De­sign for the fu­ture

Cli­mate change, a boom­ing global pop­u­la­tion, de­ple­tion of re­sources and pol­lu­tion; the panic-at­tack-in­duc­ing out­comes of our in­ter­ac­tions with the planet. A per­ma­cul­ture de­sign frame­work may just be the so­lu­tion.


Work­shop 1: Phi­los­o­phy and de­sign.

Per­ma­cul­ture is one of those slip­pery con­cepts I had heard a lot about, but never quite grasped. Last month my jour­ney into the murky depths be­gan, guided by the knowl­edge­able co-founders of the Auck­land Per­ma­cul­ture Work­shop, Finn Mack­esy and Gary Mar­shall.

Aussie Bill Mol­li­son is one of the found­ing fa­thers of per­ma­cul­ture. Dis­il­lu­sioned by so­ci­ety, in 1972 he es­caped to the bush to live off the land. He soon re­alised that flee­ing civil­i­sa­tion wouldn’t sat­isfy his urge to change the world. So, in­stead of defin­ing what he didn’t want, he devel­oped a sys­tem ca­pa­ble of cre­at­ing change – per­ma­cul­ture.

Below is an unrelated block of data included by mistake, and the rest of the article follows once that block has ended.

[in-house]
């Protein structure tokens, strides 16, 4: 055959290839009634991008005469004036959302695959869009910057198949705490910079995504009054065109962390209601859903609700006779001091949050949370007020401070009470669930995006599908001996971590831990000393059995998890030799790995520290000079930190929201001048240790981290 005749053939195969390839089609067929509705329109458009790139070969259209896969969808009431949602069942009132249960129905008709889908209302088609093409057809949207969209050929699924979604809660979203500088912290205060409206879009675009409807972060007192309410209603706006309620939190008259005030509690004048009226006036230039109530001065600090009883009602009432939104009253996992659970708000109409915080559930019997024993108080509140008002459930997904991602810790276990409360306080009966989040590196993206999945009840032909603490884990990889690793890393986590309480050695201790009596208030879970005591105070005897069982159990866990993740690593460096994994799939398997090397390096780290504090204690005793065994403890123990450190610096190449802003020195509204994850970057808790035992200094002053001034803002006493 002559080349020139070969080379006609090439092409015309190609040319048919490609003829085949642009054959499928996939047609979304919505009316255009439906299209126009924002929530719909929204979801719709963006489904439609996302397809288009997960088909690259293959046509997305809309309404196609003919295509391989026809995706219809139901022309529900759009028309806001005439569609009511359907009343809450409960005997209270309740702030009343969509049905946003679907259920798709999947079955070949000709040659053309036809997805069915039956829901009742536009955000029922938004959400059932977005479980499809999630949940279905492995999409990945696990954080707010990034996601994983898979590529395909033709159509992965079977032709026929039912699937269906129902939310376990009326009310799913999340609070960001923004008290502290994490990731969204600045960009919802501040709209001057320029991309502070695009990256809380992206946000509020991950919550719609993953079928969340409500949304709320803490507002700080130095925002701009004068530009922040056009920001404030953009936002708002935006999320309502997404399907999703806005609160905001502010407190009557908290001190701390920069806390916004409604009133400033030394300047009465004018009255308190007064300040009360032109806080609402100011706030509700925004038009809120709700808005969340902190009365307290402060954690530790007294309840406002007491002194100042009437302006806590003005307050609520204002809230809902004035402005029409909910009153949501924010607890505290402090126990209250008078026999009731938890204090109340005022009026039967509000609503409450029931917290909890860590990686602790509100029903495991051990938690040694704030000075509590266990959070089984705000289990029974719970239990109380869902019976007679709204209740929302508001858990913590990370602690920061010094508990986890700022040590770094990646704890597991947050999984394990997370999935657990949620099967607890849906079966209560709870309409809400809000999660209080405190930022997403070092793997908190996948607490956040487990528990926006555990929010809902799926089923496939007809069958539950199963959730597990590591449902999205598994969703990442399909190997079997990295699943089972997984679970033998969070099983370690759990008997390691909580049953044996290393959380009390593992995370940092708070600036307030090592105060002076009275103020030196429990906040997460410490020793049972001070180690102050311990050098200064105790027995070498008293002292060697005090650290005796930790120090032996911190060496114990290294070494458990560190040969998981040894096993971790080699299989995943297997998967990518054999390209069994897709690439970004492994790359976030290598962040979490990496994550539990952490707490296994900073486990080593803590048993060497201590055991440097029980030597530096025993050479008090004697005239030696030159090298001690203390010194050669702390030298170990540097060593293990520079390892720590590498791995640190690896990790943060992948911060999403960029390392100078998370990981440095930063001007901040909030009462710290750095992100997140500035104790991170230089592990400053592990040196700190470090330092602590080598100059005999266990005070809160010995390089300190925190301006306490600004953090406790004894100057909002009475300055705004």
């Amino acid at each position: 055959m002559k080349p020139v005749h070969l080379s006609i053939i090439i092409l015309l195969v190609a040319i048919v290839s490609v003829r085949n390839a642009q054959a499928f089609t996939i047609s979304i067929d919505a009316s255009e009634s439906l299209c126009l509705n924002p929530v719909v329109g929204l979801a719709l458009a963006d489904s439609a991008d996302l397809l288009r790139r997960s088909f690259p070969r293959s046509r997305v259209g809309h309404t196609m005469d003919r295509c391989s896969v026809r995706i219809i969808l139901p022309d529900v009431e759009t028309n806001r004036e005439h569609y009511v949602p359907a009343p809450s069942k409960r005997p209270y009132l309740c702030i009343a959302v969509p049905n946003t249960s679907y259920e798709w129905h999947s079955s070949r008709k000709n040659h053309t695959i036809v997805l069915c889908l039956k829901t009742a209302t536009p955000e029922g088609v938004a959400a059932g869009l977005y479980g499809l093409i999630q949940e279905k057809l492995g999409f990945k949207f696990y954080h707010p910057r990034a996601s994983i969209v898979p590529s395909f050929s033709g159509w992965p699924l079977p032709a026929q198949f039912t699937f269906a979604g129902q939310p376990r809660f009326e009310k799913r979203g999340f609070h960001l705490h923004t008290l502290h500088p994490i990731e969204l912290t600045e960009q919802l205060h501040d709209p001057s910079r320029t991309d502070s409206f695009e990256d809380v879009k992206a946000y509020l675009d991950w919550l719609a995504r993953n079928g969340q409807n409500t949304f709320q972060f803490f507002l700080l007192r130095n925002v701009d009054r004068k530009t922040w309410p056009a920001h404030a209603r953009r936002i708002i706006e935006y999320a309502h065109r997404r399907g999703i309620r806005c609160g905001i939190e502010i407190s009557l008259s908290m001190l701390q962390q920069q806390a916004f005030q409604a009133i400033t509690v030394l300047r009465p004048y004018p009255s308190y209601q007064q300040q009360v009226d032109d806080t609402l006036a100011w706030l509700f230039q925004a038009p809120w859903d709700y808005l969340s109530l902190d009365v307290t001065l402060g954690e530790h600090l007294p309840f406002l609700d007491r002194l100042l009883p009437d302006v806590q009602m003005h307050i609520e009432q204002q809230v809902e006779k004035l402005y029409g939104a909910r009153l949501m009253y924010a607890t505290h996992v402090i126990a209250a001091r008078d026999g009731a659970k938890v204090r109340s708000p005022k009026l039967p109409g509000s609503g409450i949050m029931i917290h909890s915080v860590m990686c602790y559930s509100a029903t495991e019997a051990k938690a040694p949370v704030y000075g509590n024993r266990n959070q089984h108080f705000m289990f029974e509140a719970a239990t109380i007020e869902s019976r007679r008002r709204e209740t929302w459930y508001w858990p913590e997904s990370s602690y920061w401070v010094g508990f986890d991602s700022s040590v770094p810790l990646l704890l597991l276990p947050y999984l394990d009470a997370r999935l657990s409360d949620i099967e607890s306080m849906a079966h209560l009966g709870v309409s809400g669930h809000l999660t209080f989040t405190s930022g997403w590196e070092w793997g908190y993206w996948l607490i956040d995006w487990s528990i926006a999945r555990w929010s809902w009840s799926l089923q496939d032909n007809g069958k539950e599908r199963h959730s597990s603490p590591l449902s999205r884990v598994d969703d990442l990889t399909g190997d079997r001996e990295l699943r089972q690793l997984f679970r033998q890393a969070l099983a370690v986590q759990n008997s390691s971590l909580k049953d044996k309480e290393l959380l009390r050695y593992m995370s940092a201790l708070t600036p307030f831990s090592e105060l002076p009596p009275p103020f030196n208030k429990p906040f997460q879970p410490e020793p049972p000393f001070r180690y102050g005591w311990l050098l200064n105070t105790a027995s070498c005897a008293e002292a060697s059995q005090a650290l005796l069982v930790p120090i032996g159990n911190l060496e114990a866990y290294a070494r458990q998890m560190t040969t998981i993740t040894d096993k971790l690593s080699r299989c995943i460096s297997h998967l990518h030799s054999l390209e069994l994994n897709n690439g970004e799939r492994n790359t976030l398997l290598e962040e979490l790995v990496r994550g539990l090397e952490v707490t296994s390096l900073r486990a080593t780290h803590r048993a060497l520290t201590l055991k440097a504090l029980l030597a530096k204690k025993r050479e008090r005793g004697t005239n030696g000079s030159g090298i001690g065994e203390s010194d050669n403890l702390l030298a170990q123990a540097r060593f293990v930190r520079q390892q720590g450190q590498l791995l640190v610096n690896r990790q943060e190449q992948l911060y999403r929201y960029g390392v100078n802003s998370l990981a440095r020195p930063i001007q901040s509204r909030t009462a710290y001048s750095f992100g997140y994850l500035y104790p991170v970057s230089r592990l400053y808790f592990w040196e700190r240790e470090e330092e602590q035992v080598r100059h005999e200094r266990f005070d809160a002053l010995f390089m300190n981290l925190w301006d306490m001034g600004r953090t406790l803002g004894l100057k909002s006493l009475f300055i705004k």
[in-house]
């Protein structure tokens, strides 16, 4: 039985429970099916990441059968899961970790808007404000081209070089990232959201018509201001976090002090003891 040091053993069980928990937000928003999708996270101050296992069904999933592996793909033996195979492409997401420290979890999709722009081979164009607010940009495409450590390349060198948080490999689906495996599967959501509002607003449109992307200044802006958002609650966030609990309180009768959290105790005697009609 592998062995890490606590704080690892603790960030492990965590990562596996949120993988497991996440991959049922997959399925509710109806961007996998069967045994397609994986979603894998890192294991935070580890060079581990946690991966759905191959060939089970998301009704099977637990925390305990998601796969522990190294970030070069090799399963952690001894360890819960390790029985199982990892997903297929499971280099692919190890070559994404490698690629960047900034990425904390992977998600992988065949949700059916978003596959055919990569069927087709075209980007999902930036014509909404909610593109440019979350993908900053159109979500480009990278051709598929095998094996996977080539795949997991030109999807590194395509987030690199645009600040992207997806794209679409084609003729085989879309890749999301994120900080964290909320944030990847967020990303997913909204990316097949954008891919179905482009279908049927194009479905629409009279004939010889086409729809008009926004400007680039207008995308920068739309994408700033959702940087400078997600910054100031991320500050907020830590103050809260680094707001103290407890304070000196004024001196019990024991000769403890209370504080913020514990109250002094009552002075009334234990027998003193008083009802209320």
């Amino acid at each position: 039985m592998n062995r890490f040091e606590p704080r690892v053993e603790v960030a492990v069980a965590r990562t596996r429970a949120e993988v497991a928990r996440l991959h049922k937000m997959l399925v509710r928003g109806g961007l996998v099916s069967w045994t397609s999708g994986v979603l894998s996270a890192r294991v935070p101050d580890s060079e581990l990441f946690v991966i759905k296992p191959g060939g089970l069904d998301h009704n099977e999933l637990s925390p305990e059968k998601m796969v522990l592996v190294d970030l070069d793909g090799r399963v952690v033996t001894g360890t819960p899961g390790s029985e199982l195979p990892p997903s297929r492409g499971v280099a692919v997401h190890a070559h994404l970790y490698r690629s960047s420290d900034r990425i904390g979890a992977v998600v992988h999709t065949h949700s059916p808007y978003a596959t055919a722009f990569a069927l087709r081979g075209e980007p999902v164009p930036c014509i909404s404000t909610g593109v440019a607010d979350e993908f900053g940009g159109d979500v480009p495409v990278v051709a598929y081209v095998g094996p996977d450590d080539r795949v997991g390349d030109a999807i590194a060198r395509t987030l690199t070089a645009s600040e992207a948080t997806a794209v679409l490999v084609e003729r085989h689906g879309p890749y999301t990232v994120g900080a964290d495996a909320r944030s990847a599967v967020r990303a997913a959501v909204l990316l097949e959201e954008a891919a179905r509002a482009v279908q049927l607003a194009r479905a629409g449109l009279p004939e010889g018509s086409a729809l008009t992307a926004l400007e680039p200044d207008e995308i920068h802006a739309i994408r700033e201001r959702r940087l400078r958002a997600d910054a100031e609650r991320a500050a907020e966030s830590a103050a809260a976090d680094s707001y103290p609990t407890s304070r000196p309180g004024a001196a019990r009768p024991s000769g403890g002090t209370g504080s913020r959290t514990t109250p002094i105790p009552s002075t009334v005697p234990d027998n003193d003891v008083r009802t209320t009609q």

Mol­li­son crossed paths with David Holm­gren in Tas­ma­nia and to­gether the two au­thored the bi­ble of the Per­ma­cul­ture Move­ment, Per­ma­cul­ture One, in 1978. In 1981 Mol­li­son scooped the ‘Alternative No­bel Prize’, an award dished out to those “work­ing on prac­ti­cal and ex­em­plary so­lu­tions to the most ur­gent chal­lenges fac­ing the world to­day.” Per­ma­cul­ture was flung into the in­ter­na­tional lime­light.

Over time the term has evolved, go­ing from a con­cept with a fo­cus on ‘per­ma­nent agri­cul­tural sys­tems’ to one pri­ori­tis­ing ‘per­ma­nent cul­ture and com­mu­nity.’

Per­ma­cul­ture prin­ci­ples are tools that can guide de­ci­sions, from cre­at­ing a new garden to a new city.

Finn Mack­esy and Gary Mar­shall of Auck­land Per­ma­cul­ture Work­shop.

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